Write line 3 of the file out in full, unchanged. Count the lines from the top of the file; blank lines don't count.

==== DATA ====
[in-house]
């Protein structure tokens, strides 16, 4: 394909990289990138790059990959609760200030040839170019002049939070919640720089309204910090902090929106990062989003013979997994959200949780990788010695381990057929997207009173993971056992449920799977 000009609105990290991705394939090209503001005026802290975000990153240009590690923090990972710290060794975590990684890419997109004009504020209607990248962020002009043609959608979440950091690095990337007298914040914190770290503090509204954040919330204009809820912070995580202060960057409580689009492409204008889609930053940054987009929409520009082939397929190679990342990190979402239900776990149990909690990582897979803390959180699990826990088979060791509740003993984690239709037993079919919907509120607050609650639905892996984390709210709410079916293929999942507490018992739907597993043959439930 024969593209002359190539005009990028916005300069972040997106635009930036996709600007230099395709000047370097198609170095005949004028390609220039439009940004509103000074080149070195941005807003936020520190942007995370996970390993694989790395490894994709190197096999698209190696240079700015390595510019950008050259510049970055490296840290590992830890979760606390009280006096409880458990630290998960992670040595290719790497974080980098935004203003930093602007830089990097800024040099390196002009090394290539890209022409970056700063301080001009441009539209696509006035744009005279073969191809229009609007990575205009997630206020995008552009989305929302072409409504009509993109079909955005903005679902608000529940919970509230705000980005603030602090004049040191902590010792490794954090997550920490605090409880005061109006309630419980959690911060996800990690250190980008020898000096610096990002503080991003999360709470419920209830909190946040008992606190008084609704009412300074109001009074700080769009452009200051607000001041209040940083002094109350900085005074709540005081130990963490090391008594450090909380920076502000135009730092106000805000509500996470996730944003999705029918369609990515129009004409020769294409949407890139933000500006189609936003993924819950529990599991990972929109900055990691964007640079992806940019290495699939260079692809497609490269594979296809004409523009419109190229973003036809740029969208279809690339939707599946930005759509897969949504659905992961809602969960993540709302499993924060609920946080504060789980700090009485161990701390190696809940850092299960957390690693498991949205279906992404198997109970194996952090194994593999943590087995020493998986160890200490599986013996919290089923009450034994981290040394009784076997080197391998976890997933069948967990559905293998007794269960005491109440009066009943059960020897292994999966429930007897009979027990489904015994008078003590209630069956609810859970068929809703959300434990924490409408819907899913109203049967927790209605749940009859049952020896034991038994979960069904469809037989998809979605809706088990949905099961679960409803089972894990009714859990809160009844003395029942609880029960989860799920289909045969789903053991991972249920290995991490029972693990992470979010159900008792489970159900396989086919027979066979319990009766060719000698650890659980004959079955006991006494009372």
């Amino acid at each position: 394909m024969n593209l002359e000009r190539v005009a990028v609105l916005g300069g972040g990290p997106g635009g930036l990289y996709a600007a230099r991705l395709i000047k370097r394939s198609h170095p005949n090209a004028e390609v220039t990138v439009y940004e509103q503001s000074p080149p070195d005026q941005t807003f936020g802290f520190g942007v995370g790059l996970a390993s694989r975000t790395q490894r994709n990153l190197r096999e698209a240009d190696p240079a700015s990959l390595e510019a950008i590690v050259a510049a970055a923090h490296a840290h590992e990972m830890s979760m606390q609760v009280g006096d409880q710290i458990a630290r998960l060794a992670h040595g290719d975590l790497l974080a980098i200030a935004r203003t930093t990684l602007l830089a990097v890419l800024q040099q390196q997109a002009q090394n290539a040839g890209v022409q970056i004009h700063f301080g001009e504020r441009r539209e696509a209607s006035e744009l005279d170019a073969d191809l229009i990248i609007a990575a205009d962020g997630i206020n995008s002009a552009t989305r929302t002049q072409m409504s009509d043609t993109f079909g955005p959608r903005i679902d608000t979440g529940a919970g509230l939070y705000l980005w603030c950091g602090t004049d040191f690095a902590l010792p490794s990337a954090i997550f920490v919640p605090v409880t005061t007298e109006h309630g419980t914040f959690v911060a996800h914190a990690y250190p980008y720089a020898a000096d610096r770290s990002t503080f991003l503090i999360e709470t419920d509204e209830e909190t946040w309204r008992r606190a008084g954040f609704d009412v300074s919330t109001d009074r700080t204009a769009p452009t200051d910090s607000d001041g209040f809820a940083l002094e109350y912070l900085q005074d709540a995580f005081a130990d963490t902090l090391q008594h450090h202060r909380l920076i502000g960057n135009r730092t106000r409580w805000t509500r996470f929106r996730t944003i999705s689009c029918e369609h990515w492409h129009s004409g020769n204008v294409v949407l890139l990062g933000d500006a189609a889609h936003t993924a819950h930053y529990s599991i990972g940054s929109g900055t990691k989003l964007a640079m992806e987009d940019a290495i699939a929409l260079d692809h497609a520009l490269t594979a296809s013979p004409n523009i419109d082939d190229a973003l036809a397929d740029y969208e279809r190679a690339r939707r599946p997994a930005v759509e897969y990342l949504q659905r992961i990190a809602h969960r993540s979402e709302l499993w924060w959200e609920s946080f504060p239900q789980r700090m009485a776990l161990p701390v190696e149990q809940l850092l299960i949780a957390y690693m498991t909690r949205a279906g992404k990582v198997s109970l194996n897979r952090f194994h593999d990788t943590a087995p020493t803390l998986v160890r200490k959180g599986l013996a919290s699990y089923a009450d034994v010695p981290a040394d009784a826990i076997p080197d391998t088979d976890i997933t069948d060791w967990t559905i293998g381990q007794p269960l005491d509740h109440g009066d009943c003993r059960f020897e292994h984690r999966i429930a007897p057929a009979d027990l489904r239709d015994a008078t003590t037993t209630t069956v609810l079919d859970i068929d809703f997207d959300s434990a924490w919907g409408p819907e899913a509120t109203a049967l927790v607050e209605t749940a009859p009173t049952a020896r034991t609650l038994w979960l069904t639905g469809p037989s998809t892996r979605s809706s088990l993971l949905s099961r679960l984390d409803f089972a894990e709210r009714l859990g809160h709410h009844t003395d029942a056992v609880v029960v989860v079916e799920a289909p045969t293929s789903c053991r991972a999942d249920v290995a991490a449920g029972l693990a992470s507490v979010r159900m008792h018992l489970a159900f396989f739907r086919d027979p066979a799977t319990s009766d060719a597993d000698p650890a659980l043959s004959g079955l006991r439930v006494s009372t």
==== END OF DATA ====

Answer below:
């Amino acid at each position: 394909m024969n593209l002359e000009r190539v005009a990028v609105l916005g300069g972040g990290p997106g635009g930036l990289y996709a600007a230099r991705l395709i000047k370097r394939s198609h170095p005949n090209a004028e390609v220039t990138v439009y940004e509103q503001s000074p080149p070195d005026q941005t807003f936020g802290f520190g942007v995370g790059l996970a390993s694989r975000t790395q490894r994709n990153l190197r096999e698209a240009d190696p240079a700015s990959l390595e510019a950008i590690v050259a510049a970055a923090h490296a840290h590992e990972m830890s979760m606390q609760v009280g006096d409880q710290i458990a630290r998960l060794a992670h040595g290719d975590l790497l974080a980098i200030a935004r203003t930093t990684l602007l830089a990097v890419l800024q040099q390196q997109a002009q090394n290539a040839g890209v022409q970056i004009h700063f301080g001009e504020r441009r539209e696509a209607s006035e744009l005279d170019a073969d191809l229009i990248i609007a990575a205009d962020g997630i206020n995008s002009a552009t989305r929302t002049q072409m409504s009509d043609t993109f079909g955005p959608r903005i679902d608000t979440g529940a919970g509230l939070y705000l980005w603030c950091g602090t004049d040191f690095a902590l010792p490794s990337a954090i997550f920490v919640p605090v409880t005061t007298e109006h309630g419980t914040f959690v911060a996800h914190a990690y250190p980008y720089a020898a000096d610096r770290s990002t503080f991003l503090i999360e709470t419920d509204e209830e909190t946040w309204r008992r606190a008084g954040f609704d009412v300074s919330t109001d009074r700080t204009a769009p452009t200051d910090s607000d001041g209040f809820a940083l002094e109350y912070l900085q005074d709540a995580f005081a130990d963490t902090l090391q008594h450090h202060r909380l920076i502000g960057n135009r730092t106000r409580w805000t509500r996470f929106r996730t944003i999705s689009c029918e369609h990515w492409h129009s004409g020769n204008v294409v949407l890139l990062g933000d500006a189609a889609h936003t993924a819950h930053y529990s599991i990972g940054s929109g900055t990691k989003l964007a640079m992806e987009d940019a290495i699939a929409l260079d692809h497609a520009l490269t594979a296809s013979p004409n523009i419109d082939d190229a973003l036809a397929d740029y969208e279809r190679a690339r939707r599946p997994a930005v759509e897969y990342l949504q659905r992961i990190a809602h969960r993540s979402e709302l499993w924060w959200e609920s946080f504060p239900q789980r700090m009485a776990l161990p701390v190696e149990q809940l850092l299960i949780a957390y690693m498991t909690r949205a279906g992404k990582v198997s109970l194996n897979r952090f194994h593999d990788t943590a087995p020493t803390l998986v160890r200490k959180g599986l013996a919290s699990y089923a009450d034994v010695p981290a040394d009784a826990i076997p080197d391998t088979d976890i997933t069948d060791w967990t559905i293998g381990q007794p269960l005491d509740h109440g009066d009943c003993r059960f020897e292994h984690r999966i429930a007897p057929a009979d027990l489904r239709d015994a008078t003590t037993t209630t069956v609810l079919d859970i068929d809703f997207d959300s434990a924490w919907g409408p819907e899913a509120t109203a049967l927790v607050e209605t749940a009859p009173t049952a020896r034991t609650l038994w979960l069904t639905g469809p037989s998809t892996r979605s809706s088990l993971l949905s099961r679960l984390d409803f089972a894990e709210r009714l859990g809160h709410h009844t003395d029942a056992v609880v029960v989860v079916e799920a289909p045969t293929s789903c053991r991972a999942d249920v290995a991490a449920g029972l693990a992470s507490v979010r159900m008792h018992l489970a159900f396989f739907r086919d027979p066979a799977t319990s009766d060719a597993d000698p650890a659980l043959s004959g079955l006991r439930v006494s009372t």